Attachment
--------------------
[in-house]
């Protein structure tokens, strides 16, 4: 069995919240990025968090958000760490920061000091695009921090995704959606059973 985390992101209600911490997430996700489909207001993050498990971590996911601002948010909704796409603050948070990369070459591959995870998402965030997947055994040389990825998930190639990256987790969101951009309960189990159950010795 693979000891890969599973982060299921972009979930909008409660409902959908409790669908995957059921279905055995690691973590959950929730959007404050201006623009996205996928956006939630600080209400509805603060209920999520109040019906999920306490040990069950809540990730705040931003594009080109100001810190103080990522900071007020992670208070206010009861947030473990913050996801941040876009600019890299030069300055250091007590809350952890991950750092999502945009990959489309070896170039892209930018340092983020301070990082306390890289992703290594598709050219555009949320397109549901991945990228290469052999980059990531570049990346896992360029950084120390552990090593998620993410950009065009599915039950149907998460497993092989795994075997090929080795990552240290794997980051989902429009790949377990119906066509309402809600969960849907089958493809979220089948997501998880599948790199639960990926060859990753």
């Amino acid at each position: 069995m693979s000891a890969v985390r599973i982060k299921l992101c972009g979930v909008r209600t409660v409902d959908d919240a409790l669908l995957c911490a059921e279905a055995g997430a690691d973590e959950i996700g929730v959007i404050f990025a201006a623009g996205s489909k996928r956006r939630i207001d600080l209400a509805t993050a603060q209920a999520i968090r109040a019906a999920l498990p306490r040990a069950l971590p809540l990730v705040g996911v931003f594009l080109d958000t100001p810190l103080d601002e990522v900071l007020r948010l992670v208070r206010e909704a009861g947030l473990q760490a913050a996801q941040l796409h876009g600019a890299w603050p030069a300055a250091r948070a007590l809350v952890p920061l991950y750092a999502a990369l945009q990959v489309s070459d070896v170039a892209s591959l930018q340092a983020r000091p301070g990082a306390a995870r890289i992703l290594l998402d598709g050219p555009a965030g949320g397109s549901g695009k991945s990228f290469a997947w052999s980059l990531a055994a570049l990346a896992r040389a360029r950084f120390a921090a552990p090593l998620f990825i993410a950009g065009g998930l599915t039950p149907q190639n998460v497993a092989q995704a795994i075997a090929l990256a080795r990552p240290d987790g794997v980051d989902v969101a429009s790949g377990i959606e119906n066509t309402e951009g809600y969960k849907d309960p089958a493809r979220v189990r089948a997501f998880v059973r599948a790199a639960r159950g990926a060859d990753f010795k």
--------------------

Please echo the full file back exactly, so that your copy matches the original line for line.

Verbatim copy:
[in-house]
């Protein structure tokens, strides 16, 4: 069995919240990025968090958000760490920061000091695009921090995704959606059973 985390992101209600911490997430996700489909207001993050498990971590996911601002948010909704796409603050948070990369070459591959995870998402965030997947055994040389990825998930190639990256987790969101951009309960189990159950010795 693979000891890969599973982060299921972009979930909008409660409902959908409790669908995957059921279905055995690691973590959950929730959007404050201006623009996205996928956006939630600080209400509805603060209920999520109040019906999920306490040990069950809540990730705040931003594009080109100001810190103080990522900071007020992670208070206010009861947030473990913050996801941040876009600019890299030069300055250091007590809350952890991950750092999502945009990959489309070896170039892209930018340092983020301070990082306390890289992703290594598709050219555009949320397109549901991945990228290469052999980059990531570049990346896992360029950084120390552990090593998620993410950009065009599915039950149907998460497993092989795994075997090929080795990552240290794997980051989902429009790949377990119906066509309402809600969960849907089958493809979220089948997501998880599948790199639960990926060859990753």
């Amino acid at each position: 069995m693979s000891a890969v985390r599973i982060k299921l992101c972009g979930v909008r209600t409660v409902d959908d919240a409790l669908l995957c911490a059921e279905a055995g997430a690691d973590e959950i996700g929730v959007i404050f990025a201006a623009g996205s489909k996928r956006r939630i207001d600080l209400a509805t993050a603060q209920a999520i968090r109040a019906a999920l498990p306490r040990a069950l971590p809540l990730v705040g996911v931003f594009l080109d958000t100001p810190l103080d601002e990522v900071l007020r948010l992670v208070r206010e909704a009861g947030l473990q760490a913050a996801q941040l796409h876009g600019a890299w603050p030069a300055a250091r948070a007590l809350v952890p920061l991950y750092a999502a990369l945009q990959v489309s070459d070896v170039a892209s591959l930018q340092a983020r000091p301070g990082a306390a995870r890289i992703l290594l998402d598709g050219p555009a965030g949320g397109s549901g695009k991945s990228f290469a997947w052999s980059l990531a055994a570049l990346a896992r040389a360029r950084f120390a921090a552990p090593l998620f990825i993410a950009g065009g998930l599915t039950p149907q190639n998460v497993a092989q995704a795994i075997a090929l990256a080795r990552p240290d987790g794997v980051d989902v969101a429009s790949g377990i959606e119906n066509t309402e951009g809600y969960k849907d309960p089958a493809r979220v189990r089948a997501f998880v059973r599948a790199a639960r159950g990926a060859d990753f010795k």